Please see the chart below from the New Mexico Legislative Finance Committee which shows that from FY08 to FY15 charter schools received 46 percent of the change in funding while educating only 6.6% percent of all students.  Over the last 7 years there has been a steady increase in funding for public education.  School districts received about $114 million in additional funding while charter schools received about $98 million.


Table xx: Change in Funding from FY08 to FY15 for Charter Schools and School Districts
FY08 Funding FY15 Funding Number of Students, FY15 Change Funding
Charter Schools $92,723,831 $190,656,486 22,008 $97,932,655
School Districts $2,234,708,899 $2,348,700,663 309,178 $113,991,764
Statewide $2,327,432,730 $2,539,357,150 331,187 $211,924,420
Source: PED

For the larger context, please see the report from the National Policy Education Center below.

The Business of Charter Schooling: Understanding the Policies that Charter Operators Use for Financial Benefit

Four major policy concerns are identified in the report:

  1. A substantial share of public expenditure intended for the delivery of direct educational services to children is being extracted inadvertently or intentionally for personal or business financial gain, creating substantial inefficiencies;
  2. Public assets are being unnecessarily transferred to private hands, at public expense, risking the future provision of “public” education;
  3. Charter school operators are growing highly endogenous, self-serving private entities built on funds derived from lucrative management fees and rent extraction which further compromise the future provision of “public” education; and
  4. Current disclosure requirements make it unlikely that any related legal violations, ethical concerns, or merely bad policies and practices are not realized until clever investigative reporting, whistleblowers or litigation brings them to light.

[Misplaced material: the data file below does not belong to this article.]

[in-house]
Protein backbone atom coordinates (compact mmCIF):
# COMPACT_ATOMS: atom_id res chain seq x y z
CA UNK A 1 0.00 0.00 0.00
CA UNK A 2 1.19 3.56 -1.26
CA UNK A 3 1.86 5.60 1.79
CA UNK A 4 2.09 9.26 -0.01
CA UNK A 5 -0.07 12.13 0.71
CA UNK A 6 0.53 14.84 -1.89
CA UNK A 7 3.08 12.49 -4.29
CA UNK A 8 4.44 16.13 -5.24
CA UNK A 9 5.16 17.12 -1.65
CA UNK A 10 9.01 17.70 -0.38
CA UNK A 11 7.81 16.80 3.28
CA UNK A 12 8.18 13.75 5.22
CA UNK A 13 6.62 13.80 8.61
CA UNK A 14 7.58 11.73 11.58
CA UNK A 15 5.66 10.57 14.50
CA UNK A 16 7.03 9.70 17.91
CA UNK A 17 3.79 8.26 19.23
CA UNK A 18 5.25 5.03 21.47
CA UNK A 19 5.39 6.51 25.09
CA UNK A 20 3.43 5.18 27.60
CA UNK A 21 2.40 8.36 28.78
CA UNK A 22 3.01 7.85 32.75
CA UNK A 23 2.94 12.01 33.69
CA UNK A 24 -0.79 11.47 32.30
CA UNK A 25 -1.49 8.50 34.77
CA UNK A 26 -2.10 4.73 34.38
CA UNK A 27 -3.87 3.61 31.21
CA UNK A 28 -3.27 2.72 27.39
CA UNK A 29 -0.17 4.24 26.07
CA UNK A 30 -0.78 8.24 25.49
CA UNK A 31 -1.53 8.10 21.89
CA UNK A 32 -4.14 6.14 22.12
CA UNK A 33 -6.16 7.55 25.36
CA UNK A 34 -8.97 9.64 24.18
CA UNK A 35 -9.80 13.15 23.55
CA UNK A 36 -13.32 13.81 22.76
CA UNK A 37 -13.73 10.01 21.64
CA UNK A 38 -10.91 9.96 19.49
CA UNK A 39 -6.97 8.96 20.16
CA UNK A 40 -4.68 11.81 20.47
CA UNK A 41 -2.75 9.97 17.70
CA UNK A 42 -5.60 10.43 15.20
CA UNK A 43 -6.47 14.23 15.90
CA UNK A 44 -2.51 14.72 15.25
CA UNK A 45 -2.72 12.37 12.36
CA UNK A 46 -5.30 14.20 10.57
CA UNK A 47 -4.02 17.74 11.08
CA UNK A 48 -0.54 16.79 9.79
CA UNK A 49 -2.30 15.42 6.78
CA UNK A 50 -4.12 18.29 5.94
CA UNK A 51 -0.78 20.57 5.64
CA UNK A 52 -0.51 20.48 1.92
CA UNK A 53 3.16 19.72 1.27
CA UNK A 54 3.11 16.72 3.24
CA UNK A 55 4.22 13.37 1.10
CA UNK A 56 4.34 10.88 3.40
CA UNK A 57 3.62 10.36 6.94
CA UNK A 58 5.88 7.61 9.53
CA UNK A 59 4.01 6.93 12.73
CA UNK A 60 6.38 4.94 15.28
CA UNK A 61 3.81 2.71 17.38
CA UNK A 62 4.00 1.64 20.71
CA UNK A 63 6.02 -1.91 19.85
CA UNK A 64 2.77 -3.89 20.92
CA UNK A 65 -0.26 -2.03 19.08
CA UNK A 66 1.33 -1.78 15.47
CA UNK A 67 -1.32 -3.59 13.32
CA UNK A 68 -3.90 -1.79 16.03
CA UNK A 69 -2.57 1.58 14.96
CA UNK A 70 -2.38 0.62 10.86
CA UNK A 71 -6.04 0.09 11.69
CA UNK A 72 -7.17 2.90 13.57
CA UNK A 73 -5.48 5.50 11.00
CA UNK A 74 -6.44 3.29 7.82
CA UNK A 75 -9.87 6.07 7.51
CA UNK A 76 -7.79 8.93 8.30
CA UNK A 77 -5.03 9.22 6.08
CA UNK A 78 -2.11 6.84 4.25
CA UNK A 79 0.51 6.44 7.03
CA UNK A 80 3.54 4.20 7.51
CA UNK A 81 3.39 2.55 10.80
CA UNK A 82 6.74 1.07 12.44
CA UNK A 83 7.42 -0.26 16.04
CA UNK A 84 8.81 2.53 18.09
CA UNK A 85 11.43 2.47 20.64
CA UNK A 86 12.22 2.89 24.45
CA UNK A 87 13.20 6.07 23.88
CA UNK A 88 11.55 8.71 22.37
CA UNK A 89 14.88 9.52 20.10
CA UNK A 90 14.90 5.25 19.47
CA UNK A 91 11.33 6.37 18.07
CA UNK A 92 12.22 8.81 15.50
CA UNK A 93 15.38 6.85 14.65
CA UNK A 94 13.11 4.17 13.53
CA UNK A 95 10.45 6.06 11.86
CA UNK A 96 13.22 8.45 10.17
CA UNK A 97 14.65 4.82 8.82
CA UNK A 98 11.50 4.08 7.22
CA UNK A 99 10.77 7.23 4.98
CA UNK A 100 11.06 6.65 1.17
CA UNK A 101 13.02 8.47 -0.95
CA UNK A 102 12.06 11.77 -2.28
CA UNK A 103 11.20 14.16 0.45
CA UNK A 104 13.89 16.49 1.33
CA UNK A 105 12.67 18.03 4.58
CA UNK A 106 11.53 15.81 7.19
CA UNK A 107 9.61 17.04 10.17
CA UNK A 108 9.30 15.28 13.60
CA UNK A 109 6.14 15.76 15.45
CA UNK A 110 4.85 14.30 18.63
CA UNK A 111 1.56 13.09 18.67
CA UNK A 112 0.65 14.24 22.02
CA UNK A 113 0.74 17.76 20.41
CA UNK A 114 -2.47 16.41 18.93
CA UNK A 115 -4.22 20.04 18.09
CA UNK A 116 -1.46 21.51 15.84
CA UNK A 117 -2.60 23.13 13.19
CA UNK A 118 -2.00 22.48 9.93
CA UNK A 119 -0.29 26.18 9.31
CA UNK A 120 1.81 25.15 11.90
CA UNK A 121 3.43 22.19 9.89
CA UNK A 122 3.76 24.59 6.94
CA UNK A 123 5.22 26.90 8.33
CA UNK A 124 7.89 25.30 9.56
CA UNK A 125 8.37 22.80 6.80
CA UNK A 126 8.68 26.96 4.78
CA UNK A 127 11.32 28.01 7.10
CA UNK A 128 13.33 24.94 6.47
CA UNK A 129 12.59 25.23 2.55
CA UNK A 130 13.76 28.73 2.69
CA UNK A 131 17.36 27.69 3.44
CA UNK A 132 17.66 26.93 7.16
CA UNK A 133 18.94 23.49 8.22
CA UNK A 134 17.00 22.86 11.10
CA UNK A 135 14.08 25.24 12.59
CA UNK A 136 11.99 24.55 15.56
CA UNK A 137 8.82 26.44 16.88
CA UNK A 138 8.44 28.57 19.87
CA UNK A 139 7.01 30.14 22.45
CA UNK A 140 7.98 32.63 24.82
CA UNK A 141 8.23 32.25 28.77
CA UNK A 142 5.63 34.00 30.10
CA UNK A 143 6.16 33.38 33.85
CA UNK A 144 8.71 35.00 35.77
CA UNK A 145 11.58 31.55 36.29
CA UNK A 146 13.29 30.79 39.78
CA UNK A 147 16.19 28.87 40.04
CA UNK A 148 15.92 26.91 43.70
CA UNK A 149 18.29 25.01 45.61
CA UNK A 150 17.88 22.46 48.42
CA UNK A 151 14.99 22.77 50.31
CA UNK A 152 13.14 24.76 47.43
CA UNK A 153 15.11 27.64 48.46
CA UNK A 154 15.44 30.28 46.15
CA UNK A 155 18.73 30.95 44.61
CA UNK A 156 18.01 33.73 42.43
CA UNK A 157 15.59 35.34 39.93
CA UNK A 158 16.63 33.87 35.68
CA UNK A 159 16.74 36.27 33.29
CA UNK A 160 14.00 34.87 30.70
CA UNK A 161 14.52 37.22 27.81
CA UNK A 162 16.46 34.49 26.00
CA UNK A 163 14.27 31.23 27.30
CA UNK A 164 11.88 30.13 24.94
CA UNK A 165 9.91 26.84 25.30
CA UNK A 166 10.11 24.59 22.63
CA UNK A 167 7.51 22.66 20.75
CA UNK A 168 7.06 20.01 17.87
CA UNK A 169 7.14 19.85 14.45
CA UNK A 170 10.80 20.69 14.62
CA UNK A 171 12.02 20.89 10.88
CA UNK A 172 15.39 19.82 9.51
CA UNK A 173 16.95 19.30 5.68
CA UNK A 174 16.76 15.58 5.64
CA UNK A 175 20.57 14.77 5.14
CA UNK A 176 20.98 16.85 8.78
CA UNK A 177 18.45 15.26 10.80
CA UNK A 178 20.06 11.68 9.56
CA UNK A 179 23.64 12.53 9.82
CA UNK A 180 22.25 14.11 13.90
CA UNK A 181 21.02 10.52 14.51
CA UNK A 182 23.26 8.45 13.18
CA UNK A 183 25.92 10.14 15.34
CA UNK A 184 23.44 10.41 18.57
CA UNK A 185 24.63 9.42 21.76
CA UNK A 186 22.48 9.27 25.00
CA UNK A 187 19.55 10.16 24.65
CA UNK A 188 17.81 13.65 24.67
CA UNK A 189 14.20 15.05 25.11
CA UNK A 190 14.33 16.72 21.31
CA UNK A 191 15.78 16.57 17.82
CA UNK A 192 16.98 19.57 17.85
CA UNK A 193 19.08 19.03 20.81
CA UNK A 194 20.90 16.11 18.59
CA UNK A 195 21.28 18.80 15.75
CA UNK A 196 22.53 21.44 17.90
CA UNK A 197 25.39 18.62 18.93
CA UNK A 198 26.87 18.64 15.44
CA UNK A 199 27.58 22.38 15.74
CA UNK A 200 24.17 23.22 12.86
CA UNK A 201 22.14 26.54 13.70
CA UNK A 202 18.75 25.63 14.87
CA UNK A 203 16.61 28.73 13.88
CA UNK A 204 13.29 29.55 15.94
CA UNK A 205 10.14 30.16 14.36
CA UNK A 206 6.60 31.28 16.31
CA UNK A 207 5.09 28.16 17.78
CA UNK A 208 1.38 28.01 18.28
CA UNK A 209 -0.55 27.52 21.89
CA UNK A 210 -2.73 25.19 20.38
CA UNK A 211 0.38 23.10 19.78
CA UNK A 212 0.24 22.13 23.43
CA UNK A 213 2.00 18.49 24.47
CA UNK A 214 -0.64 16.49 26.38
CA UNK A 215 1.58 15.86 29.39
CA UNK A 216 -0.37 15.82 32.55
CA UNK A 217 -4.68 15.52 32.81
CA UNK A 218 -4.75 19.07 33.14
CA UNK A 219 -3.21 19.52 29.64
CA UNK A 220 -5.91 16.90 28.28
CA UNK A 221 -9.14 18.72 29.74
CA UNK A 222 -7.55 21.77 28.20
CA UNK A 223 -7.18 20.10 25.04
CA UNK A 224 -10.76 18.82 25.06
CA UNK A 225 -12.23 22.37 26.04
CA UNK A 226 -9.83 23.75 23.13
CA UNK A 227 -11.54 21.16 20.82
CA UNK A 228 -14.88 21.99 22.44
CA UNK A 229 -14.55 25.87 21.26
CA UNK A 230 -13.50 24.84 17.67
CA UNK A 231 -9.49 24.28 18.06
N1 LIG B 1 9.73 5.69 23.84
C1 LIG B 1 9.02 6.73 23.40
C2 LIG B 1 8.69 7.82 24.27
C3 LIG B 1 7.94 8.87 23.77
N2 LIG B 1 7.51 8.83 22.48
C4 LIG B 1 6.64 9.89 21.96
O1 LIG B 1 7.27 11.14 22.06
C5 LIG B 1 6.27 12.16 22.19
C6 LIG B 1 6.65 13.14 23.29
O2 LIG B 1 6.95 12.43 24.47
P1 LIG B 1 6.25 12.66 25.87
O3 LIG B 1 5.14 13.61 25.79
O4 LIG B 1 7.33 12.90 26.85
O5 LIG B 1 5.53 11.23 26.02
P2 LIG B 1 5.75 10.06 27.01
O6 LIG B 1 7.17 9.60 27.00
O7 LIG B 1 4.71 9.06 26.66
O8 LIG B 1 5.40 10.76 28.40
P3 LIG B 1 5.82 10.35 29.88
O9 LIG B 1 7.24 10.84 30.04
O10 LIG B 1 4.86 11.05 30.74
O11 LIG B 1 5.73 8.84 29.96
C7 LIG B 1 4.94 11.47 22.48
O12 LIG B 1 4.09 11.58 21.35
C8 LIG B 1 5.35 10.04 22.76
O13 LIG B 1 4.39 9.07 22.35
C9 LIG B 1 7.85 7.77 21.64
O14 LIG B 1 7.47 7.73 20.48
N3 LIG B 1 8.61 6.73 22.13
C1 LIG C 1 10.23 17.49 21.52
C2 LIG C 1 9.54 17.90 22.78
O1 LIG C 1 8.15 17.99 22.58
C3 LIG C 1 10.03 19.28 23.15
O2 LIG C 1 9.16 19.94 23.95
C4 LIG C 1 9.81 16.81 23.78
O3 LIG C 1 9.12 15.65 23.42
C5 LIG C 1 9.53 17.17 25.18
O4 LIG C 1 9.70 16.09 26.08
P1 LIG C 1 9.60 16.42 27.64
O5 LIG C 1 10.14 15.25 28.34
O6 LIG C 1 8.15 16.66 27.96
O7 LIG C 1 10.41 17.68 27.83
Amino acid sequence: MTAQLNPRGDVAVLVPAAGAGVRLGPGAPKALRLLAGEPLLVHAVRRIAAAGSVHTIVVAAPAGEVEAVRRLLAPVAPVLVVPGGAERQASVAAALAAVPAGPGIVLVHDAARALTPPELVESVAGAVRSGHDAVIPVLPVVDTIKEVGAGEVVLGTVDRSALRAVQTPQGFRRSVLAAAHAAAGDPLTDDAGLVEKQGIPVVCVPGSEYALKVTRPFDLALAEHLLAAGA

Recommendations to address these concerns are listed in the NEPC report.  Charters should be public in more than name only.  They financial data should be transparent, their facilities should be publically owned, oversight should be improved to include major contracts between EMOs and charters.  More attention must be paid to open meetings, independence of boards and other agents involved in the charter schools, and funding oversight based on tracking the movement of students from school to school or for students with special needs must be improved to reduce gaming incentives.


LWV New Mexico Focuses on Strategies for Academic Success

by Meredith Machen, LWV New Mexico

nm2Meredith Machen, President of the New Mexico League, has just won The New Mexican 10 Who Made a Difference award for 2015.  She sends us their LWVNM positions and strategies to support public education.

This could not be more timely.  Here in Florida, we are working on a similar statement.  It is easier to criticize the many shortcomings of current education policy than it is to formulate workable strategies, but New Mexico has set a high standard.  They address many current problems in constructive ways.

The LWV-Florida is compiling strategies from other state leagues as well.  Send us yours.